Sword Art Online: Hollow Realization
- Street Date:
- November 8th, 2016
- Reviewed by:
- Tyler Treese
- Review Date:1
- November 17th, 2016
- Game Release Year:
- Bandai Namco
Digital PS4 version reviewed. Review copy was provided by the publisher.
'Sword Art Online: Hollow Realization' is the third game based off the popular light novel and anime series 'Sword Art Online' to release in North America. Unlike its predecessor 'Lost Song,' which was an action game, 'Hollow Realization' plays more like 2015's 'Re: Hollow Fragment.' The role-playing game allows players to control series' protagonist Kirito as he explores a new virtual reality game called Sword Art: Origin.
The Game Itself: Our Reviewer's Take
While there are plenty of games based on successful anime series, 'Sword Art Online' is unique in that the television show is actually about people playing an MMORPG. Due to this premise, there's a lot of potential for a great game here as it could explore the life of players in the game and once they log off. This wasn't possible in 'Re: Hollow Fragment' due to the characters being stuck in the game world unable to log-off, but 'Hollow Realization' takes place after the traumatic ordeal has occurred.
Sadly, instead of doing something interesting with this thrilling plot device, developer Aquria made a pretty by-the-numbers RPG. The life outside of the game world is barely touched upon and even the fact that players are back in a rebooted world that they were previously stuck in is basically ignored. Barely any worry is addressed about going into the world of Aincrad again (although it's now has been renamed Ainground).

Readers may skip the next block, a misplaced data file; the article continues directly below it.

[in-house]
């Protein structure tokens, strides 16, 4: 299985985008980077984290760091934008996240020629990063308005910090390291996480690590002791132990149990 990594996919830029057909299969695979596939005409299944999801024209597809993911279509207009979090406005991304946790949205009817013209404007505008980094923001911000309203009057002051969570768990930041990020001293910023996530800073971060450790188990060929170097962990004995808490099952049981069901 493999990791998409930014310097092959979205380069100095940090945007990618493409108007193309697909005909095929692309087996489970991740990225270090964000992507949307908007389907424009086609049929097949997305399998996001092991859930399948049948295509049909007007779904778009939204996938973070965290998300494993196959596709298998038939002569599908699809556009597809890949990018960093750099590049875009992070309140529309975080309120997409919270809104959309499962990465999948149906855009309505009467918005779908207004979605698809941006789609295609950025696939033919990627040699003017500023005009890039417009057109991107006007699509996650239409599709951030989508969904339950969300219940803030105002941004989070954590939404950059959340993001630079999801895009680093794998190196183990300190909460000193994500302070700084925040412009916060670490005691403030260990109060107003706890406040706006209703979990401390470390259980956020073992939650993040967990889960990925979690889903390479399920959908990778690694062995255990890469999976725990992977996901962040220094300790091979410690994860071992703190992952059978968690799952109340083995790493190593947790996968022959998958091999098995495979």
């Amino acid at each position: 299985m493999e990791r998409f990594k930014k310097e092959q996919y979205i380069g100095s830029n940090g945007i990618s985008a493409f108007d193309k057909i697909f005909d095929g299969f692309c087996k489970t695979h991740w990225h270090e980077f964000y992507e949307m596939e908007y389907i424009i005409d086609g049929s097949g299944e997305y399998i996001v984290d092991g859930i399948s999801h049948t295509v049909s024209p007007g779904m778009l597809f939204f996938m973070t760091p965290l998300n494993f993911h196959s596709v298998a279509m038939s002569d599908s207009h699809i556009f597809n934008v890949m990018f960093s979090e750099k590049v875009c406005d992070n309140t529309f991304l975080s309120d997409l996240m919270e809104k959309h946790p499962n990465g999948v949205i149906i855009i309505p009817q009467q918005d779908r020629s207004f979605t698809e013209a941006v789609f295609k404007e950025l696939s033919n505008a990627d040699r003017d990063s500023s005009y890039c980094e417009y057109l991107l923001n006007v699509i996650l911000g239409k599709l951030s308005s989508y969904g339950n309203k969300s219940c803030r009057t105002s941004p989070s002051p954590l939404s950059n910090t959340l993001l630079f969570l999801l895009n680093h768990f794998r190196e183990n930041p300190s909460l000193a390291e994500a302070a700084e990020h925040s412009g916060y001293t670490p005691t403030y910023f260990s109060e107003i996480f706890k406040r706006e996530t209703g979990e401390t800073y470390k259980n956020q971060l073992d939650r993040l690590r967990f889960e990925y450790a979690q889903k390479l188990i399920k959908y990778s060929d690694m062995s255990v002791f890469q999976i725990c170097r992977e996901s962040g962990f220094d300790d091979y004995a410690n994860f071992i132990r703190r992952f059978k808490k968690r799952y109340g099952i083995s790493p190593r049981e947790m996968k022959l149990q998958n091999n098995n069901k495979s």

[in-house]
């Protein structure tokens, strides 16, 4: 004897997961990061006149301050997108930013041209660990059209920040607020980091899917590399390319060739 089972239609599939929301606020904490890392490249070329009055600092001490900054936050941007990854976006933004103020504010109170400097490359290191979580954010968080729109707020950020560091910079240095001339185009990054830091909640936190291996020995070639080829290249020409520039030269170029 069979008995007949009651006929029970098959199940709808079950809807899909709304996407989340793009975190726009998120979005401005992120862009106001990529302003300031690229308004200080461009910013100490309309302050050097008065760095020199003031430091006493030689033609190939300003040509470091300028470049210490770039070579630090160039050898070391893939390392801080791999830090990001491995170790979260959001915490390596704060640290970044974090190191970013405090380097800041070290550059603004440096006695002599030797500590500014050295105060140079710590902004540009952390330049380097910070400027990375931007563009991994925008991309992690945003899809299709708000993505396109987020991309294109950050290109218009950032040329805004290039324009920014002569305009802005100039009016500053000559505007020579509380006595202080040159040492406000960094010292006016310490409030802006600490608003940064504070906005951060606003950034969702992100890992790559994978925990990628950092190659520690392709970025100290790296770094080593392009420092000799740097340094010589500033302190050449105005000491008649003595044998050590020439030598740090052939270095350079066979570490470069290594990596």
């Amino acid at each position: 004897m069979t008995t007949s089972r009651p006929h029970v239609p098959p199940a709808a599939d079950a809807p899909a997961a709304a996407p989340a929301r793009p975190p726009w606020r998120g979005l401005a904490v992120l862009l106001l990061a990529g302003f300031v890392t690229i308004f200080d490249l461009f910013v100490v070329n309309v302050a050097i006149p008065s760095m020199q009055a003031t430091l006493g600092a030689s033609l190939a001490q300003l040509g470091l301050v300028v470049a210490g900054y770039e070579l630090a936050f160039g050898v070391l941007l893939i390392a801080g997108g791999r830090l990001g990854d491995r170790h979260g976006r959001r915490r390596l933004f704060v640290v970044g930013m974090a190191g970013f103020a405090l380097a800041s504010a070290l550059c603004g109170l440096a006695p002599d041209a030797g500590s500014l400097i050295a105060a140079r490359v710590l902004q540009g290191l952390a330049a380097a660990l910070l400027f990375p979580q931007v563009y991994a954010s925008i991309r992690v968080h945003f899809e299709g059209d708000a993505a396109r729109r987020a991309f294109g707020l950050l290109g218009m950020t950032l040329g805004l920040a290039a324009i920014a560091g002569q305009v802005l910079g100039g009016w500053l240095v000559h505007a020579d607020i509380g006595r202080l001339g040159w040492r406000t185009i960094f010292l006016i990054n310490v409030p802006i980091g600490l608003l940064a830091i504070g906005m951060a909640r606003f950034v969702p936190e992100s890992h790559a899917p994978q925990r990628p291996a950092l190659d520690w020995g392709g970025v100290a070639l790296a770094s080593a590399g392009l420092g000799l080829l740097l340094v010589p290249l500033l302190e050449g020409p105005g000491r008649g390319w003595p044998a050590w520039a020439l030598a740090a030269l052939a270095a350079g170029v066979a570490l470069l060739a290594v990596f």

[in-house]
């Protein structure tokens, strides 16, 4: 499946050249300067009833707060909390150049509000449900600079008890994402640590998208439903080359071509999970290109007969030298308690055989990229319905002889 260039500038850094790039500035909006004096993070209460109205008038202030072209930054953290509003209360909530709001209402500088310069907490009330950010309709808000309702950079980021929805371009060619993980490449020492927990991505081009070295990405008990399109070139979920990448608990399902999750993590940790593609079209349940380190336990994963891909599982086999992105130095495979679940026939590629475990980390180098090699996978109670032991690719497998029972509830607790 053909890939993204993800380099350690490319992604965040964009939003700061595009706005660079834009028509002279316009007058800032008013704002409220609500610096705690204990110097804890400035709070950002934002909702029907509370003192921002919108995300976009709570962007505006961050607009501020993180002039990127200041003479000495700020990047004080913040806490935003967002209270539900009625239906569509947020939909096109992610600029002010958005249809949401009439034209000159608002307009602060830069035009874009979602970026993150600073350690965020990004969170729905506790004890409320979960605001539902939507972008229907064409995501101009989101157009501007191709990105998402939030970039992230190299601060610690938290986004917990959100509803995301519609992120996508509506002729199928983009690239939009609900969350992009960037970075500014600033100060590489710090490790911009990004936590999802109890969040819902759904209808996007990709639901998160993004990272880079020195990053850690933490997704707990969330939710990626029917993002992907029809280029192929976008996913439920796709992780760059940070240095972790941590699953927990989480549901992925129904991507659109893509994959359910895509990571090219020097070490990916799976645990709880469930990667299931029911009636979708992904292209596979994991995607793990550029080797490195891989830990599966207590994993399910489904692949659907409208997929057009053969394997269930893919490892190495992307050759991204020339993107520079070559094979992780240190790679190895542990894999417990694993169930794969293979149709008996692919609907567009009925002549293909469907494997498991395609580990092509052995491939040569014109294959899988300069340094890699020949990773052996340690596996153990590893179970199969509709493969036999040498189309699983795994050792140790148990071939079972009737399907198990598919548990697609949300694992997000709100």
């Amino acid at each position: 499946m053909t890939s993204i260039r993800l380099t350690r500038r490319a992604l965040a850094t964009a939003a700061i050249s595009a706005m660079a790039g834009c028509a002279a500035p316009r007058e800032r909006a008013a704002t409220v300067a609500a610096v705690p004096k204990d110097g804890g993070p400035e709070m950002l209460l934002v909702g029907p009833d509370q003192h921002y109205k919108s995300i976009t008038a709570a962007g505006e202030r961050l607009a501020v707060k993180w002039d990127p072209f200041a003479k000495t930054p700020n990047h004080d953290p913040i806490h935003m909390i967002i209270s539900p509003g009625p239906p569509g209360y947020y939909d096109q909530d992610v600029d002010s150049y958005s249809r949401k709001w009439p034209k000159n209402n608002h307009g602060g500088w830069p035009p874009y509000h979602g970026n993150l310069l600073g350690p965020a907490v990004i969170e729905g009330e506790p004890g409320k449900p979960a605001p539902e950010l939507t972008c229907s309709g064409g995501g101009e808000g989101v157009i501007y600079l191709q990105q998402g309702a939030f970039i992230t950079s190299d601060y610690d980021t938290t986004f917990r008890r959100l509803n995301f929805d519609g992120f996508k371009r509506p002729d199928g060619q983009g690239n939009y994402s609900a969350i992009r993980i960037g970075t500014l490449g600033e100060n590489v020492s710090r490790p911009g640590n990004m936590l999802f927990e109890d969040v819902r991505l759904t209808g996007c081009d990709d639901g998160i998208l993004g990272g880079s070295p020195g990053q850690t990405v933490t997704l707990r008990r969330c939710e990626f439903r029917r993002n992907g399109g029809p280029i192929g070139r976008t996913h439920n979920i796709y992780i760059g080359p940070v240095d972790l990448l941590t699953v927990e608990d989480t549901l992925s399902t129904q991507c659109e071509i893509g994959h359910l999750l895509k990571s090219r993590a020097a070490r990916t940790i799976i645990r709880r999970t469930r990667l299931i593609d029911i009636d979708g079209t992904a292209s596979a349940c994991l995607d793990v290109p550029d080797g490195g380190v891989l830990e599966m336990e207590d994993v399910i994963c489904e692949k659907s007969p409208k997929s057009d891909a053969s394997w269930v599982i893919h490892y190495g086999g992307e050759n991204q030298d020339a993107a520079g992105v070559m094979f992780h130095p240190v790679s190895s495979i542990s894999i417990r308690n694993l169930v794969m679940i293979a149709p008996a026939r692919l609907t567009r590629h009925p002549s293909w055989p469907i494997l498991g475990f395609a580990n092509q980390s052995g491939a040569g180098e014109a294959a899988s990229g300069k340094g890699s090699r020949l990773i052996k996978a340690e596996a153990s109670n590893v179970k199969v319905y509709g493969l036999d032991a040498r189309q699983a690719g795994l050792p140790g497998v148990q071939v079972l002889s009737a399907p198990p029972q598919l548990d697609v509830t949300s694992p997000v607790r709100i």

The lack of ambition is certainly disappointing, but I was able to find a pretty enjoyable role-playing game after I got over the rather ridiculous original storyline. The big gameplay change from previous installments is that I was now accompanied by three computer-controlled partners. It was my job to tell them what to do during combat (such as telling them to heal or use their special attacks).
I could even press the right trigger in order to praise my partners after they would do something I liked (such as casting heal). This is a pretty awesome idea in theory, as they are supposed to pick up on the player's commands, but the artificial intelligence is pretty poor. So, instead of having competent partners, it often felt like I was babysitting. I would often ask to be healed to no avail and watch as characters stood in front of enemy attacks without trying to dodge.
Thankfully, combat isn't overly difficult in 'Sword Art Online' so the poor help isn't too much of a bummer. Most battles simply consisted of my character getting in close, mashing the square button to unleash a combo attack, and then dodging out of the way of enemy attacks. Much like MMOs, the area that will be impacted by upcoming enemy attacks is shown by the game, so it's pretty easy to get out of the way before anything lands. As long as I didn't get overly aggressive and made sure to dodge attacks, I was able to defeat enemies above my level with relative ease.
As I leveled up Kirito and his friends, I unlocked skill points that could be used on new abilities. These are mostly special attacks that take energy to use, but the skill tree is quite diverse and allows players to go into different character classes later in the game (I ended up becoming a tank). I was able to cast aggro on foes and then finish them off with big combo attacks.
It's a shame that the combat is merely passable and isn't more interesting as it makes up a large bulk of the experience. No matter if I was doing a story quest (which revolves around an interesting new character named Premiere) or one of the optional missions to earn money, I was always fighting enemy after enemy. It gets repetitive quickly, and I was never hooked into the grind.